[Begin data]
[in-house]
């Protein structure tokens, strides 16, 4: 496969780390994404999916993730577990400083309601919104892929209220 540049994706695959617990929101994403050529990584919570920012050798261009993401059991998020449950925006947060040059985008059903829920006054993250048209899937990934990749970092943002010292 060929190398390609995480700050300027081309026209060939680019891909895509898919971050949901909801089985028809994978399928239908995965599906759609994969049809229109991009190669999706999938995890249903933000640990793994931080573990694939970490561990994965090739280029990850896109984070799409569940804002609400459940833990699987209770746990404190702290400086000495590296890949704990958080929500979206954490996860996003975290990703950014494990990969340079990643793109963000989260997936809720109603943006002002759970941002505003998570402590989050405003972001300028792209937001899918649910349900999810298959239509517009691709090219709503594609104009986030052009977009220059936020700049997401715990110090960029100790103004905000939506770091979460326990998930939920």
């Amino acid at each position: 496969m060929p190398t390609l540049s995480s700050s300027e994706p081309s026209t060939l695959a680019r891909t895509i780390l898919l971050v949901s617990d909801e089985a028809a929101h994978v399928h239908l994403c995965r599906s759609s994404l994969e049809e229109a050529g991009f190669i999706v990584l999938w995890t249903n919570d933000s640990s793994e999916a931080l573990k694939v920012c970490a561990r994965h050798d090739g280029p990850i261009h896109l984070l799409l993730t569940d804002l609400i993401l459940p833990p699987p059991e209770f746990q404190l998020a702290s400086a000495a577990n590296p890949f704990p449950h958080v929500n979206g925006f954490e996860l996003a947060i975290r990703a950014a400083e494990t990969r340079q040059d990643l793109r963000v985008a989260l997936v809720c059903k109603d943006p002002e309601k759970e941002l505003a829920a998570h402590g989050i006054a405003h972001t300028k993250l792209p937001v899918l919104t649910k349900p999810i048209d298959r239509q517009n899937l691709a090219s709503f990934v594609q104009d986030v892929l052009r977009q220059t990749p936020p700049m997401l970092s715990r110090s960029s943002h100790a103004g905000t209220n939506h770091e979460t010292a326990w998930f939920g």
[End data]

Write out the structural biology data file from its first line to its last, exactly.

[in-house]
């Protein structure tokens, strides 16, 4: 496969780390994404999916993730577990400083309601919104892929209220 540049994706695959617990929101994403050529990584919570920012050798261009993401059991998020449950925006947060040059985008059903829920006054993250048209899937990934990749970092943002010292 060929190398390609995480700050300027081309026209060939680019891909895509898919971050949901909801089985028809994978399928239908995965599906759609994969049809229109991009190669999706999938995890249903933000640990793994931080573990694939970490561990994965090739280029990850896109984070799409569940804002609400459940833990699987209770746990404190702290400086000495590296890949704990958080929500979206954490996860996003975290990703950014494990990969340079990643793109963000989260997936809720109603943006002002759970941002505003998570402590989050405003972001300028792209937001899918649910349900999810298959239509517009691709090219709503594609104009986030052009977009220059936020700049997401715990110090960029100790103004905000939506770091979460326990998930939920």
């Amino acid at each position: 496969m060929p190398t390609l540049s995480s700050s300027e994706p081309s026209t060939l695959a680019r891909t895509i780390l898919l971050v949901s617990d909801e089985a028809a929101h994978v399928h239908l994403c995965r599906s759609s994404l994969e049809e229109a050529g991009f190669i999706v990584l999938w995890t249903n919570d933000s640990s793994e999916a931080l573990k694939v920012c970490a561990r994965h050798d090739g280029p990850i261009h896109l984070l799409l993730t569940d804002l609400i993401l459940p833990p699987p059991e209770f746990q404190l998020a702290s400086a000495a577990n590296p890949f704990p449950h958080v929500n979206g925006f954490e996860l996003a947060i975290r990703a950014a400083e494990t990969r340079q040059d990643l793109r963000v985008a989260l997936v809720c059903k109603d943006p002002e309601k759970e941002l505003a829920a998570h402590g989050i006054a405003h972001t300028k993250l792209p937001v899918l919104t649910k349900p999810i048209d298959r239509q517009n899937l691709a090219s709503f990934v594609q104009d986030v892929l052009r977009q220059t990749p936020p700049m997401l970092s715990r110090s960029s943002h100790a103004g905000t209220n939506h770091e979460t010292a326990w998930f939920g």